reviewed by Nat Frothingham
Retired Vermont Judge Stephen B. Martin has written an always fascinating, precisely detailed book entitled Orville’s Revenge about a Newbury dairy farmer, Orville Gibson, whose sudden disappearance from his farm on December 31, 1957, suggested murder. Or—was it suicide?
In the weeks and months that followed Gibson’s end-of-the-year disappearance (his body was recovered from the Connecticut River on March 26, 1958,) at least in Newbury and across Vermont as well the suggestion of murder hung in the air as the most persuasive answer to what happened. But though generally discounted—suicide was another possibility.
The unresolved Orville Gibson case transfixed Vermont. It also attracted regional and national media attention including two stories in Life Magazine and a heated anti-Yankee editorial diatribe from a newspaper editor in Jackson, Mississippi.
Here, in brief, are the bare details of the Gibson story that set in motion the perplexing question of murder or suicide.
On Christmas Day, 1957, Newbury farmer Orville Gibson got into a fight with his hired man, Eri Martin, after Martin overturned a wheelbarrow carrying two big cans of milk. When Martin told Gibson he had spilled most of the milk from two cans, an altercation followed. Gibson blamed Martin for the altercation. Martin blamed Gibson. What clearly happened was that Gibson physically attacked Martin who sustained injuries from that attack.
News of the fight between Gibson and Martin and news of Martin’s injuries spread very quickly throughout Newbury and surrounds with mounting community sympathy for Martin and against Gibson. On December 30, Gibson’s wife, Evalyn, took a threatening phone call from a man who warned Gibson not to appear in Newbury Village.
On December 31, Gibson left his house at about 4 a.m. for morning barn chores and milking. He did not return. There were signs of a struggle in the barn. Not only did Orville Gibson not return, he never returned and an investigation ensued.
About three months after Gibson’s disappearance a big break occurred in the case when on March 26, 1958, Gibson’s still-frozen, rope-bound body was found floating in the Connecticut River near Bradford (Vt.). After a few hours, Gibson’s body was pulled from the river and taken for autopsy to the A.E. Hale Funeral Home in Bradford.
What is gripping about Judge Martin’s book arises from the prevailing community and state sentiment in the Orville Gibson case. Clearly, in the months following Gibson’s disappearance, and in the months after Gibson’s body was pulled from the Connecticut River, the majority community, even law enforcement sentiment, was that Gibson had been murdered. After all, he had set upon and injured his farm hand, Eri Martin. Also, Gibson was not well-liked in town. And when his still-frozen body was pulled from the Connecticut River it was tied and bound with rope.
These details pointed toward murder. But what Judge Martin in his book does so well is to take us to the evidence, take us to the courtroom testimony and acquaint us with the relevant legal thinking, analysis and precedent.
Gibson disappeared on the last day of December 1957—more than 50 years ago. Any reader might well ask, “Why this case, this book, and why now?”
Well, for most writers, the Orville Gibson case might be an antiquarian pursuit—no more than that. But in the person of Stephen B. Martin we have a man who is writing from a privileged advantage.
In September 1959, fresh out of law school, Martin began a clerkship to become a lawyer in the Barre law office of Richard E. Davis. In terms of the Orville Gibson case, Martin’s timing could not have been better because on November 5, 1958, as part of the evolving Orville Gibson case, Frank W. Carpenter and Robert O. Welch were arrested and charged with kidnapping and manslaughter of Gibson. And the attorney hired to defend Frank W. Carpenter was Richard E. Davis.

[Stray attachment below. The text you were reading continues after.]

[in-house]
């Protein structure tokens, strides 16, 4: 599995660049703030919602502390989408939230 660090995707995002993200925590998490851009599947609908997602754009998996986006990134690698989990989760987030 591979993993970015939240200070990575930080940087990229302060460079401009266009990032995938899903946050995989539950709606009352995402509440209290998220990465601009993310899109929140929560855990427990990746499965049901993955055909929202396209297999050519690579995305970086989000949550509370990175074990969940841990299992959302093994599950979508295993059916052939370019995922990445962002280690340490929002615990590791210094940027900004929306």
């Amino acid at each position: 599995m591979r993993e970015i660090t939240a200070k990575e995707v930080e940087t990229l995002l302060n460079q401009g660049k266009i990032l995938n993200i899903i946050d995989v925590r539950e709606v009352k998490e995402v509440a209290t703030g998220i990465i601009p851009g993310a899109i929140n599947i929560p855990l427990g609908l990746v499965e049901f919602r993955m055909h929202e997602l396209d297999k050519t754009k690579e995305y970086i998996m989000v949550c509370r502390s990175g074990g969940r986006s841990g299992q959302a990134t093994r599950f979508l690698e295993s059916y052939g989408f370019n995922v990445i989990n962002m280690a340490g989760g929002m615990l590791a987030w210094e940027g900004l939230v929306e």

As Judge Martin writes in his Prologue to Orville’s Revenge “Both cases (against Carpenter and Welch) were still pending when I began my clerkship.” What’s more, as part of his clerkship, young Stephen B. Martin, taking his cue from his boss Richard E. Davis, performed such tasks in the Gibson case as conducting research, interviewing witnesses and taking notes at the trial of Robert O. Welch. In other words, more than 50 years ago as a young law clerk Stephen Martin had a ringside seat as he studied, processed and deliberated on the complexities of the Orville Gibson case.
According to an online source, during 2013, there were some 391,000 self-published books produced in the United States. “Orville’s Revenge” is a self-published book—published by the author at L. Brown & Sons in Barre. A generation or two ago, a self-published book was sometimes condescendingly referred to, as a “vanity book.”
Well, this engrossing book by Stephen B. Martin is much more than a mere vanity book. It could have been published by a national publishing house if publishing houses were still publishing first books by largely unknown writers. Orville’s Revenge reaches a high standard because of what appears to be fastidious scholarship, careful documentation, and elegantly clear written expression.
Judge Martin’s new book, “Orville’s Revenge: The Anatomy of a Suicide” will be presented to the public on a book signing in the Milne Community Room of the Aldrich Public Library in Barre on Thursday evening, November 6 at 6:30 p.m. According to a note from the Aldrich Library, “The book is dedicated to the late Richard E. Davis of Barre, the distinguished trial lawyer who handled the Gibson case. Davis’ son, Richard E. Davis, Jr., will provide the introduction. Judge Martin will read from the book and explain the details of the case. He will show how David was able to convince the jury that a man who had been found in the river with his hands and feet bound had been able to commit suicide.”